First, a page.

I love Running Scared too! Sometimes instead of watching movies that are recommended or that I "should" watch, I see an actor or actress that captures my imagination and I watch a bunch of their movies.

    I love watching Gregory Hines and seeing his work is so worth it. Even if you don't watch the whole of "Tap" or "White Nights", check out some of the dancing on YouTube. So many actors are just heads on sticks. Gregory Hines is alive in every particle of his body.

  • e jerry powell

    I have the opposite Netflix problem. My basic laptop chokes often, so I dumped the streaming service after I tried to use it once. Lots of stuff I want is available on DVD, but not through Netflix except as streaming only (such as, for example,Janeane Garofalo: If You Will: Live in Seattle, which I eventually ended up seeing on HBO Comedy or something).

  • Running Scared is great! In addition to the lovely Gregory Hines (RIP) it also features a very young Jimmy Smits. Yes, I am old! Thanks!

  • pumpkin

    Gregory Hines was indeed lovely, a great actor and a great dancer.

    I also fondly remember White Knights.

    Gregory Hines and Mikhail Baryshnikov (sigh).

  • sanity fair

    White Knights! I watched that when I was young and still loved ballet class, and I was overwhelmed by the beauty that was Baryshnikov. I so badly wanted to dance with him.

  • emmalita

    For a young Baryshnikov try The Turning Point (1977)

  • treatment_bound

    Biggest hurdle to buying into "Running Scared"? {but 1st you must throw all "believability" out the window for this sub-standard 80's buddy flick by getting past the fact that Billy Crystal's a cop, which we all know is a hard swallow. I mean, can you EVER picture him actually "muscling" any thugs and/or wise guys?}

    He's wearing a Cubs jersey in several scenes.

    I DON'T THINK SO! He's MR. Yankee, for God's sake!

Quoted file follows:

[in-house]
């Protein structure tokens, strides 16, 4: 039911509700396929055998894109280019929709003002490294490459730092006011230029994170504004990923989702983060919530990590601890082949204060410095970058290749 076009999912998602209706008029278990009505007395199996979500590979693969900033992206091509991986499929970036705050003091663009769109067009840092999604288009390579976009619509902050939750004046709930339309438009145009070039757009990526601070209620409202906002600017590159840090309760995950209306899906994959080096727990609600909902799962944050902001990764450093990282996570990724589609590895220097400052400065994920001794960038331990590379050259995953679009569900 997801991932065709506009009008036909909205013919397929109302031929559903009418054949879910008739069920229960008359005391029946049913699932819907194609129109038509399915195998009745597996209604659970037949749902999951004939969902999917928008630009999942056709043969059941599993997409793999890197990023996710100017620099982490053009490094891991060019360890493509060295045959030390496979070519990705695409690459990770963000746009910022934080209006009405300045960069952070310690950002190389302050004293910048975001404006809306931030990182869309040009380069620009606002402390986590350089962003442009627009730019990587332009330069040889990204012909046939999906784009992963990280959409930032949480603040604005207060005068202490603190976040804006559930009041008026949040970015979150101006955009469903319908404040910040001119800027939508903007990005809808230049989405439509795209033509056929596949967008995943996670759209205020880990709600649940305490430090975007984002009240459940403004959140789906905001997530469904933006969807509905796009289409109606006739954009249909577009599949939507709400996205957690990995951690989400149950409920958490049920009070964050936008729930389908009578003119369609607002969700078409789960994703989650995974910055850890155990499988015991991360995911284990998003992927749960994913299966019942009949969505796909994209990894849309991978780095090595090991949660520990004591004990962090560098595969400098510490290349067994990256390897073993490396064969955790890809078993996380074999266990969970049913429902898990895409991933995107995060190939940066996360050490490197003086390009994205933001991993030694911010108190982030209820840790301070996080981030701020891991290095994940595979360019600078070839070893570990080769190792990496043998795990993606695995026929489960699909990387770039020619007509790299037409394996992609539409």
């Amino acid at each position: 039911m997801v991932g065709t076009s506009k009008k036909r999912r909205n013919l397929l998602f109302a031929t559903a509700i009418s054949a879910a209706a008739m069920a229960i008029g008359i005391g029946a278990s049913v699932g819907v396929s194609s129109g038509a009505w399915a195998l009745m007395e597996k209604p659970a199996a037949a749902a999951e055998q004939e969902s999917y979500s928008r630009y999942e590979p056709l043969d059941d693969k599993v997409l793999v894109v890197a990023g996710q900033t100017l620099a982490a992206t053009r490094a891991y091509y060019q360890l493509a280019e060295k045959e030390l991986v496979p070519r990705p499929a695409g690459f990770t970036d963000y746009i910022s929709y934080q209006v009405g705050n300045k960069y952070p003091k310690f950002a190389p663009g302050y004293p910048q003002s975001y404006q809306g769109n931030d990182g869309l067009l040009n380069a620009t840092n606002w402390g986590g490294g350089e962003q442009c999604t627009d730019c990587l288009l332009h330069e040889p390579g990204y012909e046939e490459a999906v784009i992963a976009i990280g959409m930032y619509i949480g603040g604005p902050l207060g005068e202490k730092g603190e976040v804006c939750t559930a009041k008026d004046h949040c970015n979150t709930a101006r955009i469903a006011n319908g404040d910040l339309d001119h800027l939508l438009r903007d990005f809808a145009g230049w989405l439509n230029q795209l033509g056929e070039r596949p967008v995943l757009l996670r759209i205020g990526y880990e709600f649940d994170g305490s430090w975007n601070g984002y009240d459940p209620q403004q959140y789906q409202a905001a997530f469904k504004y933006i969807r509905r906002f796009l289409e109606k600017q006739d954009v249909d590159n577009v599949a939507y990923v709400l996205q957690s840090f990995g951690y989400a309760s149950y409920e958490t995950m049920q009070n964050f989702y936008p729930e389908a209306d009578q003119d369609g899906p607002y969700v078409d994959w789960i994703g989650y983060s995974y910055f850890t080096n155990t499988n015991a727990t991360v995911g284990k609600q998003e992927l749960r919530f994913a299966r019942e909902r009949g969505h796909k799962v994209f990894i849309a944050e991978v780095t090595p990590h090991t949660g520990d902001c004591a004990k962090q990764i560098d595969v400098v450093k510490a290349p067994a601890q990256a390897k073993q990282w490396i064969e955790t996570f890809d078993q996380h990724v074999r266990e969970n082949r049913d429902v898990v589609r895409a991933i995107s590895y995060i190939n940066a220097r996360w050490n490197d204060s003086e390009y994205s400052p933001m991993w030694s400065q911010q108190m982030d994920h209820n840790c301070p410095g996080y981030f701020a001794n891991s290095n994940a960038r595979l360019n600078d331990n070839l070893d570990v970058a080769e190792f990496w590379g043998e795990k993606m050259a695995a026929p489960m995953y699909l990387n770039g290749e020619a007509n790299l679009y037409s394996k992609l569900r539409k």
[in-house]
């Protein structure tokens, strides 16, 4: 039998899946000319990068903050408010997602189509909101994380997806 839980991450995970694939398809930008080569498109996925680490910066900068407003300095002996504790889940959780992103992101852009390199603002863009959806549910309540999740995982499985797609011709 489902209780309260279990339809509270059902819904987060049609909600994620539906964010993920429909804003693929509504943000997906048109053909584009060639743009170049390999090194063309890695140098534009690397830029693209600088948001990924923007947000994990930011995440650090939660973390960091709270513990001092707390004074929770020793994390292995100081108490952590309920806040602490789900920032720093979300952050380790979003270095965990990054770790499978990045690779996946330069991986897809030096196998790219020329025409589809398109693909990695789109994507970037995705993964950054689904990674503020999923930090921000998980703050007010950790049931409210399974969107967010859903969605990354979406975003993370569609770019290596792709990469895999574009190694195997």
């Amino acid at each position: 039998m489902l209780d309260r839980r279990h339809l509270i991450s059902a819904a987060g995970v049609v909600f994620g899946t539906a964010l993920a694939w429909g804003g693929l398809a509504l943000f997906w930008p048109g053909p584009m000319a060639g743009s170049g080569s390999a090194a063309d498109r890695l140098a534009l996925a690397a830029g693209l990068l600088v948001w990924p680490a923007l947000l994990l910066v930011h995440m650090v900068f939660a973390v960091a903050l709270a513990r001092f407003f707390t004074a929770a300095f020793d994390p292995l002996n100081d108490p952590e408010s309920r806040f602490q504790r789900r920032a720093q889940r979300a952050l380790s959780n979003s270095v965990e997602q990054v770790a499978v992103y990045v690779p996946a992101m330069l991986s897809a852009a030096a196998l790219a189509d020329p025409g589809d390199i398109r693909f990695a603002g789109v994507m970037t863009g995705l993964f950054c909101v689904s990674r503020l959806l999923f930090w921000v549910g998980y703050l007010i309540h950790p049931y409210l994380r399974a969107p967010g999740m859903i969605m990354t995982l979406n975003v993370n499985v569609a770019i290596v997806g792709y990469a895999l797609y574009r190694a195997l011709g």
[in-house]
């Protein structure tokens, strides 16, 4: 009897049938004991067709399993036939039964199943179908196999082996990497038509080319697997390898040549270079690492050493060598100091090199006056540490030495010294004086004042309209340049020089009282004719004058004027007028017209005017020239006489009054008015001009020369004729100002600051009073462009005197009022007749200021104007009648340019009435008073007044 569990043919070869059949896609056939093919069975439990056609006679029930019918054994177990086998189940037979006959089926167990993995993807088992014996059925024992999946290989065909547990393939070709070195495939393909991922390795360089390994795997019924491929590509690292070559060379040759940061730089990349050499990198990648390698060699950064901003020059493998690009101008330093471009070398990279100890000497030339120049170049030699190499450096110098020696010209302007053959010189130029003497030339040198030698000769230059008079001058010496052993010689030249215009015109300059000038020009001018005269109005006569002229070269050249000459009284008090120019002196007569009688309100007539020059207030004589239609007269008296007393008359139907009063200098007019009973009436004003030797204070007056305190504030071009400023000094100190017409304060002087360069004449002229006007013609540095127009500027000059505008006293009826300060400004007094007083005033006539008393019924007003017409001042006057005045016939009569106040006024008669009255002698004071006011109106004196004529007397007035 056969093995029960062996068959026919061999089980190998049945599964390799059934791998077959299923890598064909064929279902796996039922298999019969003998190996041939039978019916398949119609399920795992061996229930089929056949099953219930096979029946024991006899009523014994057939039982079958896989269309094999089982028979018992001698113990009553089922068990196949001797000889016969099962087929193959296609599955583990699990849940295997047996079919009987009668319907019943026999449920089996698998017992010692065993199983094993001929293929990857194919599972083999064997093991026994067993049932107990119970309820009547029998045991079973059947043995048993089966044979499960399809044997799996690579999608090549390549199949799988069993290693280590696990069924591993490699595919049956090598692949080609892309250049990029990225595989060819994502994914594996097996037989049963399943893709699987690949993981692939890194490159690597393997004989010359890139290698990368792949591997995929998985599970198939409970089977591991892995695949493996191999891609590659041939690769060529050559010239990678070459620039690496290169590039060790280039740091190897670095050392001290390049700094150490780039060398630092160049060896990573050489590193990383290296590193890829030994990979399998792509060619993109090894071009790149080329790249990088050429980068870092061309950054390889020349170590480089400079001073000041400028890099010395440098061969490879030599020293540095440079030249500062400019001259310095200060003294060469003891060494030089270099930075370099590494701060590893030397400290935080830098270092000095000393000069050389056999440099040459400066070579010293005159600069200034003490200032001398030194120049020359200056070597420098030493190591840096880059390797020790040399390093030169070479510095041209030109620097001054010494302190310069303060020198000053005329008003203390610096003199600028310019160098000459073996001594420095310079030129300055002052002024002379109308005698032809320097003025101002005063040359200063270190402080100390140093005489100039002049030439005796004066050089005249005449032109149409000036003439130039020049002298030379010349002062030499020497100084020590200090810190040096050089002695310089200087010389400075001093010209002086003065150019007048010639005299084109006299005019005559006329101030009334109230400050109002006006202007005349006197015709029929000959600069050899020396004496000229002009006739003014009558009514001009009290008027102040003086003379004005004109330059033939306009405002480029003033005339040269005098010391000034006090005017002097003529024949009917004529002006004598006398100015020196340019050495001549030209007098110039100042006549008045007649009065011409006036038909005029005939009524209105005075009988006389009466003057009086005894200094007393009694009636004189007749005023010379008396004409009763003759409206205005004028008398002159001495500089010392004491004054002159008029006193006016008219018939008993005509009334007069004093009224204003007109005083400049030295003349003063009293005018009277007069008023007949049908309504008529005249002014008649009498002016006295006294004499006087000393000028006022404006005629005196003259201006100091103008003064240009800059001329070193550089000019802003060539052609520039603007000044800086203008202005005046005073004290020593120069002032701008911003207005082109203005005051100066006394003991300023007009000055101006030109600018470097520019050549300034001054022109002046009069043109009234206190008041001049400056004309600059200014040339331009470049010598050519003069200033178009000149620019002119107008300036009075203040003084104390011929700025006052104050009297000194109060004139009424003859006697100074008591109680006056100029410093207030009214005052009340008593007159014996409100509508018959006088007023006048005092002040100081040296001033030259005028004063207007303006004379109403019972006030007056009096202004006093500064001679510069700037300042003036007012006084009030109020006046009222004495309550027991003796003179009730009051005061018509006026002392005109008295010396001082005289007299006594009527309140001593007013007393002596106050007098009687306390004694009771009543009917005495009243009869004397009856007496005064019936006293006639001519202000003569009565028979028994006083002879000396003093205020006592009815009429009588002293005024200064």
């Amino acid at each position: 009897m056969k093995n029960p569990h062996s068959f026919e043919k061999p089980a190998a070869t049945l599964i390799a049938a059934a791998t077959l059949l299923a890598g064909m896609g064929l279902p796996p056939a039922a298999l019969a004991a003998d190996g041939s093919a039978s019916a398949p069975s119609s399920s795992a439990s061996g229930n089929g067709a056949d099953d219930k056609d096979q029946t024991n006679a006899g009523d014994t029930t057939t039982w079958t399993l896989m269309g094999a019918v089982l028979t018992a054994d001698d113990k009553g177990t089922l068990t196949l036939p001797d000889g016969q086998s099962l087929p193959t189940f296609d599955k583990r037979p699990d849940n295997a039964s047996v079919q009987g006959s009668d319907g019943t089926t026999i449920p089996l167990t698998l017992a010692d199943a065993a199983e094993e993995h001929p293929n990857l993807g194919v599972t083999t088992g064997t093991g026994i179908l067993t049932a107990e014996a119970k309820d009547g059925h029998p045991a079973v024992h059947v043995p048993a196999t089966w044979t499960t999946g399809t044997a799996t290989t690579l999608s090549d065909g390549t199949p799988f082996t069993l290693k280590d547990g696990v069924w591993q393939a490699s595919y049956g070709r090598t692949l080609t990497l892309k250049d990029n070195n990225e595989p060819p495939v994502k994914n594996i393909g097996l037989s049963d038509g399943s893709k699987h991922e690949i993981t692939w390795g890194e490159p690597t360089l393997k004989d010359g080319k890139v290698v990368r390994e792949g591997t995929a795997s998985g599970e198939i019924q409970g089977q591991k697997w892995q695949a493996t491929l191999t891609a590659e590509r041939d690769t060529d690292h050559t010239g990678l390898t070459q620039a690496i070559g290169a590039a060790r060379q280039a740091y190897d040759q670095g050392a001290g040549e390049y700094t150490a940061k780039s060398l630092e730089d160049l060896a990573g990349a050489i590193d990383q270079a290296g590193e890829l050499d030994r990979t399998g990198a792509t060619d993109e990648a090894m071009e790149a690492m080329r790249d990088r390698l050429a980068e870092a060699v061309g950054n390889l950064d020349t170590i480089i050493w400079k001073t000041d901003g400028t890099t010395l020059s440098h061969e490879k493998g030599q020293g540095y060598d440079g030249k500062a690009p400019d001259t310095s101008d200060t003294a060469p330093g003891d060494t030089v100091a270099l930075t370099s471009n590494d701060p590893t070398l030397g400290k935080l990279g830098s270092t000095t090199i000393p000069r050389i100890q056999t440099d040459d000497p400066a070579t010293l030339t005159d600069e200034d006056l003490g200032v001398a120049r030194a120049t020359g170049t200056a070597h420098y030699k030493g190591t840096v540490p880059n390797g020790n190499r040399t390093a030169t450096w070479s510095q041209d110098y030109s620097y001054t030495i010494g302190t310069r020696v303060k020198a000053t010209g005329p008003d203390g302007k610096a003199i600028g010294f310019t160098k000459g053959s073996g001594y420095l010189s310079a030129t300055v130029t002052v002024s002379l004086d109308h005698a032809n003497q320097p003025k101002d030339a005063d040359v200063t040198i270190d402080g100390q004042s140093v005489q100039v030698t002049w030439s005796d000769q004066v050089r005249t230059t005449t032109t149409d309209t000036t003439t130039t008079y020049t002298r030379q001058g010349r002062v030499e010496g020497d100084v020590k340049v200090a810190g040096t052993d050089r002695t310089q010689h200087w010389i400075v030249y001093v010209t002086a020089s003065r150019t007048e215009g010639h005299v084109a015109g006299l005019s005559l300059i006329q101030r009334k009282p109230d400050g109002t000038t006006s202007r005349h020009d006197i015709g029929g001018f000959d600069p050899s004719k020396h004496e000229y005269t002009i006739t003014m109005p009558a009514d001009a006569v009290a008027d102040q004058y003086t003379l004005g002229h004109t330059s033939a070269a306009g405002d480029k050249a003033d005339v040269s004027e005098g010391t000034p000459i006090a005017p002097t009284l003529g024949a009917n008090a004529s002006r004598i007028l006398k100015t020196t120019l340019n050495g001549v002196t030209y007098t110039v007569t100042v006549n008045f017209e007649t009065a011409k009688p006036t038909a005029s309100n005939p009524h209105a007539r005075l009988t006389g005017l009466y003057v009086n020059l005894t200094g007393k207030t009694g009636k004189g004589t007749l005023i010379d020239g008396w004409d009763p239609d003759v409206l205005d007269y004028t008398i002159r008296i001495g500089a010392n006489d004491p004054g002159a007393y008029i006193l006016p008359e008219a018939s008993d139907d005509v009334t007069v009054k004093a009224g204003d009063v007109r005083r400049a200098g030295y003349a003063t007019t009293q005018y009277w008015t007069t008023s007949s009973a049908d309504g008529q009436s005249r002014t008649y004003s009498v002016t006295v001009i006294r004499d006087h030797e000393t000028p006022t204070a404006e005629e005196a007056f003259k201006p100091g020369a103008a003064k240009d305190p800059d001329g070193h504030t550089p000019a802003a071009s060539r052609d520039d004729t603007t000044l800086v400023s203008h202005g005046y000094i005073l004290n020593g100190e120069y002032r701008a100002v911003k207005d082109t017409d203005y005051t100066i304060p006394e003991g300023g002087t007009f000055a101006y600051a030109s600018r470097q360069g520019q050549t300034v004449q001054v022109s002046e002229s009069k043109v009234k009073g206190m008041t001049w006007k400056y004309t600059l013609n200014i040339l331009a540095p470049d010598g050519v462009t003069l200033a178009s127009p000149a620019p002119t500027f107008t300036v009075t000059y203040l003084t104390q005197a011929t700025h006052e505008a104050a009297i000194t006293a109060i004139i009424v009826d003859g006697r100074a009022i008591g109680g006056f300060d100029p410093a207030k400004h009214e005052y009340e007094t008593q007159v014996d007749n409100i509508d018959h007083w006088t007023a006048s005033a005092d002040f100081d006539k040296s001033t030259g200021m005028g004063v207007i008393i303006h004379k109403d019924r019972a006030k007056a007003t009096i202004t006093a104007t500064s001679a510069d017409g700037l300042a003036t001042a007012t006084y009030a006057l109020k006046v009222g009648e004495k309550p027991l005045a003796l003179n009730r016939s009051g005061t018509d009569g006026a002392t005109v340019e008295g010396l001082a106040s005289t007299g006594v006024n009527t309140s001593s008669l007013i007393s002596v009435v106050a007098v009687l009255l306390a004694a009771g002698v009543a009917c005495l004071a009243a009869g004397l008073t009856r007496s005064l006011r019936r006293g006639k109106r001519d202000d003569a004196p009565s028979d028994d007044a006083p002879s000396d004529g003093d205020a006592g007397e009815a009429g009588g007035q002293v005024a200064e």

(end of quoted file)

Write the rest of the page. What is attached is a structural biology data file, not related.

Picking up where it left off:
• kirbyjay

    KInda like Donnie Wahlberg rooting for the Jets on Blue Bloods.

  • Fartygirl

    The Michael MacDonald video for that movie is one of the best 80s videos ever.

  • Llp

    I cannot express how pleased I was with that header photo. I love Running Scared. Hines and Crystal are magic.

  • The Kitastrophe

    "Oh, no! Oh, I'm watching the new "Jeopardy!" and a man missed a Bible
    question because he did not know what Deuteronomy waaaas! Oh yeah, I'll
    help you. I want you to get Gonzales and show up Hughes and Costanzo,
    they don't pay me no mo' and I'm maaaddd! Oh, no! Ya dummy, the answer
    is ipswich clams"

  • JenVegas

    What do you mean you JUST found out about Running Scared? It's one of my FAVORITE MOVIES OF ALL TIME! Sheesh Carlson.

  • JH

    I'm disappointed that there hasn't been mention of the Michael McDonald theme song, "Sweet Freedom".

    EDIT: Oops, my apologies to PDamian for the oversight. I should have read all of the comments before I made that statement.

  • Torgotronic

    Just a fun movie, saw it years ago in a theater when it first came out (saw "Ferris Bueller's Day Off" the same week). BC & GH really did have great chemistry, and it absolutely does hold up rather well; good mindless fun entertainment, highly recommended.

  • Repo

    Really fun timing on this article. I'm a streaming only Netflix guy, and figuring how to manipulate it to find those gems is part of the fun.

    I had a similar experience yesterday after watching the Way Way Back and realizing I needed more Sam Rockwell in my life. Searching him on Netflix led me to a movie called Jerry and Tom I had never heard of which turned out to be a fantastic black comedy hitman film with Rockwell, Joe Mantengna and William Macy.

  • elsie

    If the youtube link doesn't work, the ad is by Qwest ( an telephone/Internet service provider) and the name of it is "Every Movie".

  • elsie

    This ad came out in 1999 and I don't know why, but it really stuck in my consciousness. I think about it every now and then at marvel at how prescient it seemed. This article made me think about it again, even though we're not quite there yet.

    http://m.youtube.com/watch?v=x...

  • PDamian

    I see this every day as a professor at a small comprehensive university. My students refuse to use scholarly articles in print -- if it's not online, it's not available, even when the print article is an invaluable resource. It could be perfectly germane to the point they're trying to make, the answer to unresolved questions, the thing that makes their case ... and all I hear is, "Do I actually have to go to the library to make a copy? Why can't I just download it?"

    I dimly recall seeing Running Scared when it was in theatres, but all I really remember from the film is the accompanying Michael McDonald song, "Sweet Freedom." Not too bad. The video is available on YouTube; it's a painful reminder that we lost Gregory Hines way too soon.

  • Stephen Baltz

    thanks for the article, i really enjoyed it and feel very similar when it comes to new to me movies. Running Scared is a fav movie, watched countless times with my dad, so many quotes.

  • Sara_Tonin00